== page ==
Story and photo by Mike Lee, Staff Writer
When Kip Pammenter talks about the residents at his Heritage of Overland Park memory care residence he uses their first names.
The president of a company that specializes in Alzheimer’s and memory care knows that’s the only way you can truly make a difference in someone’s life. Getting to know each and every client and meeting them where they are is the hallmark of Pammenter’s successful approach to person-centered care.
It’s a unique concept in today’s take-it-or-leave it memory care market.
“Each family comes in with their own circumstance and their own issues and that’s their focus,” Pammenter said. “The relationship blossoms and they tie into other families. There’s a lot of empathy. Families are going through the same issue and families lend support to each other.
“They help each other and they help us.”
Based on the concept that Pammenter developed in the Kansas City market, Heritage Point will expand into Oklahoma City this April and then break ground later this year in Tulsa.
David Thompson serves as Pammenter’s vice president of operations.
“Really what we’re trying to do - big picture - is the person-centered care approach,” Thompson said. “We want to know what their routines are, what their interests are and how do we give them meaning and purpose and relationships and enjoyment each day in a lifestyle.”
Dealing with the effects of Alzheimer’s disease and trying to understand available care options can be extremely challenging for families. That’s why Pammenter designed Heritage Point to work with families to envision a better way to live with Alzheimer’s disease and other dementia related impairments.
Pammenter wants to truly reinvent Alzheimer’s care and what life should be like for seniors with cognitive challenges. The focus is on each individual resident; knowing who they are and what they love to do…and then finding activities that have meaning and purpose.
Heritage Point will offer a smaller, home environment that promotes dignity, respect and love. A dedicated team of experienced and caring staff understands the importance of developing close personal relationships with residents and becomes an extended part of your family.
Professionally trained care staff, along with the expert guidance of the medical director, offer an unmatched array of services and life activities to create a home that supports each individual person.
Heritage Point invites families in, knowing that the interaction only helps the resident.
Guest meals are free of charge, not a separate bill waiting to be paid.
“That’s not what we’re about,” Thompson said.
The residence is designed with the patient first.
Each building will house 18 units. Three homes make up 54 total units.
“Dealing with dementia, it was important to us to keep the numbers to a minimum,” Pammenter said. “You put a lot of people with behaviors together it feeds on itself. We wanted to create something homey, keep the numbers down and make it a more enjoyable lifestyle.”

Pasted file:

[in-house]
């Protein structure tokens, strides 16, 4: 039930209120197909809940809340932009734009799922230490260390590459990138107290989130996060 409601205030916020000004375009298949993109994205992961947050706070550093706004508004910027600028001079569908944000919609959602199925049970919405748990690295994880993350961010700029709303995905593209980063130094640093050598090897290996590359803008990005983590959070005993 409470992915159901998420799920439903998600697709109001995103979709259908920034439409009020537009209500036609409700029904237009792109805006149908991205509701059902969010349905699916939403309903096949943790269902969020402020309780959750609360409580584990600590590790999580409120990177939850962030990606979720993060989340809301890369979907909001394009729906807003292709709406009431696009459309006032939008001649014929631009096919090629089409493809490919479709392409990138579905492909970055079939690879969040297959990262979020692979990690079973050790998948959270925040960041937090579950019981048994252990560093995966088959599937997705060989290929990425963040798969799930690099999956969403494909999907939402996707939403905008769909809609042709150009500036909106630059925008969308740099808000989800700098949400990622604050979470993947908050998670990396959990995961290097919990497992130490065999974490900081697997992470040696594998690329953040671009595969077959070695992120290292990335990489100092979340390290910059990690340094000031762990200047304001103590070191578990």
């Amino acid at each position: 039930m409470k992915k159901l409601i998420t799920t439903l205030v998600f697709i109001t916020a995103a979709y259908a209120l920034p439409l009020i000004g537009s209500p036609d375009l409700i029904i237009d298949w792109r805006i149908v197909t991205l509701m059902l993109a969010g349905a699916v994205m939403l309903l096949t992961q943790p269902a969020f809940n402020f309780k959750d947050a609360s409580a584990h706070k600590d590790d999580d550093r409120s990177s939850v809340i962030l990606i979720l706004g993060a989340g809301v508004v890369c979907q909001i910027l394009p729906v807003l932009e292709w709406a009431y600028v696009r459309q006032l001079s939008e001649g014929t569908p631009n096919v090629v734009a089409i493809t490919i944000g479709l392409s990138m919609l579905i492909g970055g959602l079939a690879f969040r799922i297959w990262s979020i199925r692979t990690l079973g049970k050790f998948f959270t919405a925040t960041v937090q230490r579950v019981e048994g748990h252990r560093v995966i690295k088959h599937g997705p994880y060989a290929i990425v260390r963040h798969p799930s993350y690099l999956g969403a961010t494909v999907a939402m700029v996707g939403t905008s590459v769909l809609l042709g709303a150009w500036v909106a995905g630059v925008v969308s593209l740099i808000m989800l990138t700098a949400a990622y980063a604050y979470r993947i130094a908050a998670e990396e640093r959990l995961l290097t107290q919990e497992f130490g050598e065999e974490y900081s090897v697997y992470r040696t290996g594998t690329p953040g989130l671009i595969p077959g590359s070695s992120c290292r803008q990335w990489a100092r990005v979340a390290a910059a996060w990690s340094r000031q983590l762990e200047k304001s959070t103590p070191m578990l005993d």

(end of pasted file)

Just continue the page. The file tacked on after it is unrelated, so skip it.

While consistency with Alzheimer’s patients is important, Thompson said the concept works when staff strongly hold an attitude of flexibility and incorporate individual interests and desires into everyday life.
In addition to a monthly community calendar, Heritage Point will integrate special events and activities that reflect personal passions of residents and staff such as musical events, animal assisted interventions, individual hobbies, etc.
“We don’t let dementia or Alzheimer’s define who we are,” Pammenter said. “It’s a part of us but it doesn’t define us. We are going to take that, accept it but we’re going to do what we do. We are not boxed in by contemporary thinking.”
That’s why you’ll see Heritage Point residents at a minor league ballgame or out to eat at a restaurant. Fishing trips and other outings are staples in Overland Park.
“Oklahoma City is much like Kansas City - center of the U.S. … with good people and family values,” Pammenter said. “We were successful with Overland Park and we started looking for places that were comparable. It just seemed that Oklahoma City was a good fit for us.
“I think even more important than that there’s nothing like this in Oklahoma City.”
Heritage Point will truly be unique in Oklahoma.
“We’re all in there with the same vision and it’s to provide some level of meaning and enjoyment and purpose,” Thompson said. “It’s a culture. That’s what I’m most proud of. I just didn’t expect it to be as big as it became. I expected it to be special but it really turned into something amazing.”
Heritage Point of Oklahoma City will soon open to provide Alzheimer’s patients a new living option. David Thompson, left, and Kip Pammenter are behind the innovative project